The government of Ontario has completed a $1 billion rollout of 4.7 million smart meters, but what does this mean to the innovation sector?

According to the Independent Electricity System Operator, once all the smart meters in Ontario have been enrolled in the Meter Data Management and Repository (as of September 28, 2012, there were 4,492,097 smart meters enrolled), it will be able to process approximately 110 million meter reads per day. To put this in perspective, this exceeds the number of debit card transactions processed in the country per day.

To understand how we can capitalize on this, we first need to sit back and realize a few things:

  1. This is a once-in-a-generation business opportunity (generation Z, to be exact).
  2. This is the first time you will see consumers, utilities and innovators/third-party solutions collaborating together on a double bottom line objective: keeping electricity bills low while preserving the planet. Doesn’t that sound beautiful?!
  3. Smart meters and the subsequent transformation to a smart-grid infrastructure will change the ways in which energy is transmitted, distributed and consumed. (By the way, you should know by now that smart meters are not the same as a smart grid.)

OK, let’s move on from the big picture to the actual opportunities.

“The Market Impact of Accessible Energy Data,” a collaborative white paper by the Clean Energy Institute, MaRS Data Catalyst and MaRS Market Intelligence, addresses the opportunities to create wider economic and social value from those millions of pieces of data and to become leaders in data management infrastructure. The paper divides the market opportunity into the following business segments:

  • customer and small business applications
  • building management and retrofit
  • district energy and storage
  • commercial software (utilities)
  • data in community projects

But data (including electricity consumption data) cannot just simply be shared and used to create new solutions without having appropriate standards and mechanisms in place. There are also issues surrounding  privacy and ownership of data. Knowing this, the MaRS Data Catalyst team is working with utilities, regulators and innovators to launch a pilot program to enable the smart disclosure of smart meter data to third-party solutions in a controlled, secure manner as a first step to spur and support some of the above-mentioned energy innovation opportunities in Ontario.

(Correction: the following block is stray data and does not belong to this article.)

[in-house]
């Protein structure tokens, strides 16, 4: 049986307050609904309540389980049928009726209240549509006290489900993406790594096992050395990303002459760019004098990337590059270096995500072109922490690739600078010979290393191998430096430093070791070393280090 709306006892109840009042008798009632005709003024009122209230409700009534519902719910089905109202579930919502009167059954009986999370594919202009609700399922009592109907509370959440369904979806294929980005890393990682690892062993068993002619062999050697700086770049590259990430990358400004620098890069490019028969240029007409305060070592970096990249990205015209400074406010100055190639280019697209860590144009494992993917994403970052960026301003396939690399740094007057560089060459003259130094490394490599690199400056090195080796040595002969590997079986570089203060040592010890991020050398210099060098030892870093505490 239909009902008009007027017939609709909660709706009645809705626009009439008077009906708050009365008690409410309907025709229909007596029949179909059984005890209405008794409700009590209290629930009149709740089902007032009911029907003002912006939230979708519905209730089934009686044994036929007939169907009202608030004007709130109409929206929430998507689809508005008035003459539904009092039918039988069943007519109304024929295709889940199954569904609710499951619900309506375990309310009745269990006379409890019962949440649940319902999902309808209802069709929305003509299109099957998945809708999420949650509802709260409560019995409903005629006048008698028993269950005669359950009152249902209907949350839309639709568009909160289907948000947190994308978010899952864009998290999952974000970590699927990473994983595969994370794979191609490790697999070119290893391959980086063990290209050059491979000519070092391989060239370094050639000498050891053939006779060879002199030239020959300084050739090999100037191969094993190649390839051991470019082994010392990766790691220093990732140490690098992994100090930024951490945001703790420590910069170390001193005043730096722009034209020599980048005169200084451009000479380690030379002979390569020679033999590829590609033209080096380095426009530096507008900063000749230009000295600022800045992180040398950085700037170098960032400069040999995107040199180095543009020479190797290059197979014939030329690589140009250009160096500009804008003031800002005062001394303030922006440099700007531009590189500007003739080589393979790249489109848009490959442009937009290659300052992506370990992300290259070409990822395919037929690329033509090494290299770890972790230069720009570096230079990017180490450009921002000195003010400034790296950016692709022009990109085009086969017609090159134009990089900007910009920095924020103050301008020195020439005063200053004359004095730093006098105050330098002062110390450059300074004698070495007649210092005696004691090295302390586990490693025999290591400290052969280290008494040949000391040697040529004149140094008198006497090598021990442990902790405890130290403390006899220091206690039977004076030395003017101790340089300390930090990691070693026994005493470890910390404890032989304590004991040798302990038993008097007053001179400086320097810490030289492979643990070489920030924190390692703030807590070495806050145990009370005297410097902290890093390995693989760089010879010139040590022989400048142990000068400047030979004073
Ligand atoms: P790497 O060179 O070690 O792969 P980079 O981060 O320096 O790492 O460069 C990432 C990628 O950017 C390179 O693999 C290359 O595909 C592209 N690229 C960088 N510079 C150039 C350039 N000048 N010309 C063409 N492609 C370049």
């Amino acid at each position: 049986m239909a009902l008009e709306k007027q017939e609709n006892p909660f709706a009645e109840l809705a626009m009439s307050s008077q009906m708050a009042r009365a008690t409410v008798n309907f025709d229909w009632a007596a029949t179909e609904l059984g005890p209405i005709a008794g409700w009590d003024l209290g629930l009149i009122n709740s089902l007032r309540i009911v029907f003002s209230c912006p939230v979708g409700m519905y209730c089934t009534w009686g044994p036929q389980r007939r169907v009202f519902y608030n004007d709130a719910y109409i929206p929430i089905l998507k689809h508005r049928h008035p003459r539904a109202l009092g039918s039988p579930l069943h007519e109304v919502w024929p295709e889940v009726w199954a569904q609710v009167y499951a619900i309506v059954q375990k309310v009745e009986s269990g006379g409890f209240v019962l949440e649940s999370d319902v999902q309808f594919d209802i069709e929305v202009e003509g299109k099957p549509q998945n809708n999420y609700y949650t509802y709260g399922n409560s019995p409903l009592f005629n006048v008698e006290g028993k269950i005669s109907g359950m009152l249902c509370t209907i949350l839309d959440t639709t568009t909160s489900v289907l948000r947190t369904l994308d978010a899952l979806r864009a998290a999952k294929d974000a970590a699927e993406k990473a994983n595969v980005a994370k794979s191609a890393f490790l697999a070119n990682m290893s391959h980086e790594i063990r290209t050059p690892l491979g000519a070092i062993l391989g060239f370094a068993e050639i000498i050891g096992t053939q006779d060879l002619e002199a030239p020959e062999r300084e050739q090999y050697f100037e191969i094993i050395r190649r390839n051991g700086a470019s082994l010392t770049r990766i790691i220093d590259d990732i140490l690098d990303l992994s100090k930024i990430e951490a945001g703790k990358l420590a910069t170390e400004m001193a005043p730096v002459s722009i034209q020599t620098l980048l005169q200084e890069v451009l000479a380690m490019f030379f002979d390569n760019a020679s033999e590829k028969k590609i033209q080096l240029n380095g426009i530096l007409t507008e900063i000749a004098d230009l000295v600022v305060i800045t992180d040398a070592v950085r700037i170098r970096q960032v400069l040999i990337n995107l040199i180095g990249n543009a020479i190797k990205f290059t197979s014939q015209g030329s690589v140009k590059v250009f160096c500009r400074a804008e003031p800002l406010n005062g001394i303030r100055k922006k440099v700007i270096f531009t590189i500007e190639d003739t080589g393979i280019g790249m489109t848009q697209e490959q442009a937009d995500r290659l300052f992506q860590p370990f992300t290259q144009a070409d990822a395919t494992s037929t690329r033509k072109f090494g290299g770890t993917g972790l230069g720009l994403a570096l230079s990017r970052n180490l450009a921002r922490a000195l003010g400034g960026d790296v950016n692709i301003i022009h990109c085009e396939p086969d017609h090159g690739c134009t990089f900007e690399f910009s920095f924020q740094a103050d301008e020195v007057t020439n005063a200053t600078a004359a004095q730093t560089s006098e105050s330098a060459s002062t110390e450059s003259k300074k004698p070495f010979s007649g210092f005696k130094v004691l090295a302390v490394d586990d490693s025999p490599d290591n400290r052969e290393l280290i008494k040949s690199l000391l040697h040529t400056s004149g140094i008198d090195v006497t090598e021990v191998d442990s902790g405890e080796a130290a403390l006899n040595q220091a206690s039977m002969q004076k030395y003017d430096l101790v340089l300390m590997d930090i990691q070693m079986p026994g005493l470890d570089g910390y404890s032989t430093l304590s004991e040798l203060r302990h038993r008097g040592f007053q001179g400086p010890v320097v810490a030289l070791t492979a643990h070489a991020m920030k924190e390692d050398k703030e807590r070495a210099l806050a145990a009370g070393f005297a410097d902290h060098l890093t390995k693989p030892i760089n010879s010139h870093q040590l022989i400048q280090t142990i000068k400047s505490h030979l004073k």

The following infographic explains the exciting work of MaRS Data Catalyst:

MaRS is holding an event on October 24, 2012 to examine these emerging markets and opportunities from the perspectives of:

  • Pike Research, a market research firm that will highlight the barriers and opportunities in this emerging market;
  • Hydro One, a large utility that will speak about the benefits of smarter energy data use; and
  • Zerofootprint, a startup with energy-sector and data-management experience.

Last but not least, Joe Greenwood, the program director of MaRS Data Catalyst, will be among the audience the day of the event to speak about MaRS’s accessible energy data pilot program. Joe can also be reached in advance at

Jesika Briones

Jesika is the International Program Manager for the Advanced Energy Centre. She works with MaRS cleantech advisors and experts from academia, industry and government to support the development and adoption of clean energy technologies in local and international markets. See more…